Andy Canivet writes:
 > >From: JS Bangs <[log in to unmask]>
 > >.
 > >
 > >Interesting. How do we reconcile the differences in subjective experience,
 > >then, when different people's expectations of morality may be wildly
 > >different, and neither can act without affecting the other?
 > >
 > >Jesse S. Bangs [log in to unmask]
 > In short, wisdom.  Ultimately, I think a minimal number of laws, axioms, or
 > precepts are required for any society - but the idea is that moral behavior
 > is a skill rather than a set of principles or guidelines for action.  Moral
 > action becomes more like riding a bicycle than like programming a computer;
 > but as such, it is sticky and hard to talk about.  Fortunately, its easier
 > to learn than to talk about I think - which seems to be what Socrates, the
 > Stoics, Taoists, Buddhists, etc. were all on about - even if we can't define
 > what is right, people can learn how to act rightly.  Partly I think it comes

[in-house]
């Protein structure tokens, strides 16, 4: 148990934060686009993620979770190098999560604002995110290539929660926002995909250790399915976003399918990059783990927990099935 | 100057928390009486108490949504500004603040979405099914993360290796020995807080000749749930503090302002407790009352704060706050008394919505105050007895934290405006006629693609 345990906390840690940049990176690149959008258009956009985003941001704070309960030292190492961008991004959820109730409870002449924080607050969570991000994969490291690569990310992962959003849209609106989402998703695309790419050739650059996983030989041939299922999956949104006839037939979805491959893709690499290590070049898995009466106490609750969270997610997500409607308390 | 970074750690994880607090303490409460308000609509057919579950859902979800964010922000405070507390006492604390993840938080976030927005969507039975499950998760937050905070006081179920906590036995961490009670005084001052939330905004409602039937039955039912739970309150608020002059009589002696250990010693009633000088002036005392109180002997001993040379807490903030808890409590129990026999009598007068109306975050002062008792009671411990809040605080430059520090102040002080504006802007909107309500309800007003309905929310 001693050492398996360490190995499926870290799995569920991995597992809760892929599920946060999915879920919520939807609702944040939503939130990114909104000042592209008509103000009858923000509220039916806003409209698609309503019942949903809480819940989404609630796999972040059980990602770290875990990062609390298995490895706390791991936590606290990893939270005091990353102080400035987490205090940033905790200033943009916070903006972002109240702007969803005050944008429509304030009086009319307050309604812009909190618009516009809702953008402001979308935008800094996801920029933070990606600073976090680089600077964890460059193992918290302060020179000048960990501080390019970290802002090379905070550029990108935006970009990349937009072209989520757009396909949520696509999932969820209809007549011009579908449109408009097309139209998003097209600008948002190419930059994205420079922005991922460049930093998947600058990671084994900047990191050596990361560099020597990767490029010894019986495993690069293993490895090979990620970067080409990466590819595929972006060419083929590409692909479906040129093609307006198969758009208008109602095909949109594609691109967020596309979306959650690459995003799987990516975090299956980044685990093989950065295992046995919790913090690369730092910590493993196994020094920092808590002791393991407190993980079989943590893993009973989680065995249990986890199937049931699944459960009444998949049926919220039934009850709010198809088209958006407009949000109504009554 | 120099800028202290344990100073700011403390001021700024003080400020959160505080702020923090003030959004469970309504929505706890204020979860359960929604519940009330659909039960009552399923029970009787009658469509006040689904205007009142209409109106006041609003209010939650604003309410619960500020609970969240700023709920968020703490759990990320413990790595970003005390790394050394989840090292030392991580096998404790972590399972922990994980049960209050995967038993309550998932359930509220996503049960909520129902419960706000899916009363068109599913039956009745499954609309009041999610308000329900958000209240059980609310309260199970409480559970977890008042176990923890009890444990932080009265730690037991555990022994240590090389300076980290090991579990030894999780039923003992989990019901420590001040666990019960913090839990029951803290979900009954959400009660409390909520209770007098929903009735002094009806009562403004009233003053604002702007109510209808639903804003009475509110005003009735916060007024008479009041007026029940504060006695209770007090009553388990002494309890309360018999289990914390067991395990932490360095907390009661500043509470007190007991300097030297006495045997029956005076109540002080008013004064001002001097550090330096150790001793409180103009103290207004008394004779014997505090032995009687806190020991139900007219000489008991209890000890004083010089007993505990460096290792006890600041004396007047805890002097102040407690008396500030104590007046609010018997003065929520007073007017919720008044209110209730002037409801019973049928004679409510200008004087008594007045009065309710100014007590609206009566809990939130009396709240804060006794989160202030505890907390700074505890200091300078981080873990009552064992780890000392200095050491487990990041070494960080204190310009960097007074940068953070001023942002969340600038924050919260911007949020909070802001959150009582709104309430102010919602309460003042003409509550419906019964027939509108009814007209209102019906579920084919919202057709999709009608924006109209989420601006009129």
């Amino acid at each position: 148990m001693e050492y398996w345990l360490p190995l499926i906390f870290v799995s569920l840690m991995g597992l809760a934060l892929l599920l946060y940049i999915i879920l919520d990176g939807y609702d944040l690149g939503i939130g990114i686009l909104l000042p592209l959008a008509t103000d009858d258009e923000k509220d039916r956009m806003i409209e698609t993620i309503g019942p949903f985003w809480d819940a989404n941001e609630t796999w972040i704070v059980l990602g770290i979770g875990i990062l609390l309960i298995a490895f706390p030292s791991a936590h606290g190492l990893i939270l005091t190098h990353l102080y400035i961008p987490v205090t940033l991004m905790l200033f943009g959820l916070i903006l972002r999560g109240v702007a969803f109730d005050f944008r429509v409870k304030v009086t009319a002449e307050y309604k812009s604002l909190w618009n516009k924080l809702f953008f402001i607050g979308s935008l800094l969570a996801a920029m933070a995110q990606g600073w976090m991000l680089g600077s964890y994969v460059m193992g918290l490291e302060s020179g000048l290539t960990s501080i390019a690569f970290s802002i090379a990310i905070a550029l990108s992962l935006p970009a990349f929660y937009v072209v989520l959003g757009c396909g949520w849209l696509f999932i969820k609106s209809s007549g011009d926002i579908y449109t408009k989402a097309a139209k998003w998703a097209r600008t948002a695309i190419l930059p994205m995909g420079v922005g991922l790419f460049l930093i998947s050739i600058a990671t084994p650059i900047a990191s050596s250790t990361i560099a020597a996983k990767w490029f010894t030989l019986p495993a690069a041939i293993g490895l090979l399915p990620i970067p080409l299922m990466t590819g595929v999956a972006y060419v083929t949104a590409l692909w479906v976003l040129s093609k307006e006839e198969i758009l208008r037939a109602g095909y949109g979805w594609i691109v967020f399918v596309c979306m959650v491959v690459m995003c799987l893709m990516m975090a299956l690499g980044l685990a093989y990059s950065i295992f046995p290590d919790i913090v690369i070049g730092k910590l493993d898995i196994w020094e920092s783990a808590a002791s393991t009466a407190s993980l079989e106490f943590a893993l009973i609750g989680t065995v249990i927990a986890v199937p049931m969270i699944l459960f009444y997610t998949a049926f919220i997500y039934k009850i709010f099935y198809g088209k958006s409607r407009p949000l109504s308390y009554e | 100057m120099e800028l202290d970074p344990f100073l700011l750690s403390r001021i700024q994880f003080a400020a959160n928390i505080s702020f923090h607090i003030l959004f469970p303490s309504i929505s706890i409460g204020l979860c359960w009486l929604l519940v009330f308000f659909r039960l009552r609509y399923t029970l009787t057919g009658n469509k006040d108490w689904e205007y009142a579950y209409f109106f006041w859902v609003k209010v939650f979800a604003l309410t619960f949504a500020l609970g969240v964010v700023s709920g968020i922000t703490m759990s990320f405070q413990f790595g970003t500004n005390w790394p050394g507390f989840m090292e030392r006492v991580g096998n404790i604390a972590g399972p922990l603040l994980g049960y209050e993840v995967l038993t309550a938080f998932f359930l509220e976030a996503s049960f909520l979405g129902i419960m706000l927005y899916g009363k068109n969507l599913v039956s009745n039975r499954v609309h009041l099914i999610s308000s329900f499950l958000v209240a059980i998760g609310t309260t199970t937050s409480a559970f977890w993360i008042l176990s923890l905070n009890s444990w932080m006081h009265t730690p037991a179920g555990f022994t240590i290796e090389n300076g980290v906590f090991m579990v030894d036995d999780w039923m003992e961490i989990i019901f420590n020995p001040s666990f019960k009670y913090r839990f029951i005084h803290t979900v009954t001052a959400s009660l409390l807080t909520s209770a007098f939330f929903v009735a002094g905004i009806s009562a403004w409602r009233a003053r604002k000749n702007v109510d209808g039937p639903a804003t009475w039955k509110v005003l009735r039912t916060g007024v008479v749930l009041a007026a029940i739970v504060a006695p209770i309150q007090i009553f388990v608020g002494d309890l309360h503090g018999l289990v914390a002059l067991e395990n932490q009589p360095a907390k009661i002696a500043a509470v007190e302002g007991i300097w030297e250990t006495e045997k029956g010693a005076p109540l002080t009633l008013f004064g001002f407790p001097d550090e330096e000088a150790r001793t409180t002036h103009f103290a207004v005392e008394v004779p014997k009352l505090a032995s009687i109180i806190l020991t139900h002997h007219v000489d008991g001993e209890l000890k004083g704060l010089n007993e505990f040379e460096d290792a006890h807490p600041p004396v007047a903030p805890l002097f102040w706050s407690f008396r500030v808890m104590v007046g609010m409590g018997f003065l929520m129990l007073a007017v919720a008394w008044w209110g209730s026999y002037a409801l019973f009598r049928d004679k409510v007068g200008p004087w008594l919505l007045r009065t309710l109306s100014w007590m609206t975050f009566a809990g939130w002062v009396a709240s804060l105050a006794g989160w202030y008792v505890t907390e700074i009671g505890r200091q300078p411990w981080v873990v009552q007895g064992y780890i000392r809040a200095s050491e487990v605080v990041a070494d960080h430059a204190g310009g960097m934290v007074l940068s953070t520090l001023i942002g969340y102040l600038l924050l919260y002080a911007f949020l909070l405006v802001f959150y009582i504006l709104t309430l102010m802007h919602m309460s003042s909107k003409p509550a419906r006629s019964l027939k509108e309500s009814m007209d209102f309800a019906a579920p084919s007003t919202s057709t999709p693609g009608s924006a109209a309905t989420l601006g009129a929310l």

> from a sort of Socratic dialog, but it also comes from training attention so
 > that we learn to observe and consider our own thoughts and emotions better,
 > before they can become harmful actions that we'll regret later.
I don't understand what this can mean.

In my view, morality can be reduced to the following:

A) A (probably fairly short) list of what is to be considered
   fundamentally desirable/undesirable, and the order of precedence of
   these things should they conflict.

B) Judgements on how best to behave in order that the universe should
   be in as desirable a state as possible.

A cannot be justified, and must be taken as axiomatic.  Anyone
attempting to formulate A will be guided by the existing A that they
have inherited from biology and society, but it's not possible to say
that any A is right or wrong without reference to some A, and from a
purely objective viewpoint A is arbitrary, all you can ask for is that
it be self-consistent.

B cannot be complete, probably, as any set of rules will fail to cover
some circumstances.  In such circumstances individual judgement must
be exercised.  This is a seperate issue to the unjustifiable nature of
A; there is no theoretical difficulty in justifying B, it's justified
with respect to A.

In some circumstances B will be extremely complex, and hard to define,
but we can judge its rightness by whether it succeeds in acheiving A.
In riding a bicycle, B may be so complex as to be uncommunicable, but
it's easy to judge whether one can ride a bicyle or not, because we
judge it by A: did you reach your destination without falling off?

Perhaps I've fallen into some unperceived naivete, but that's my idea
of the situation.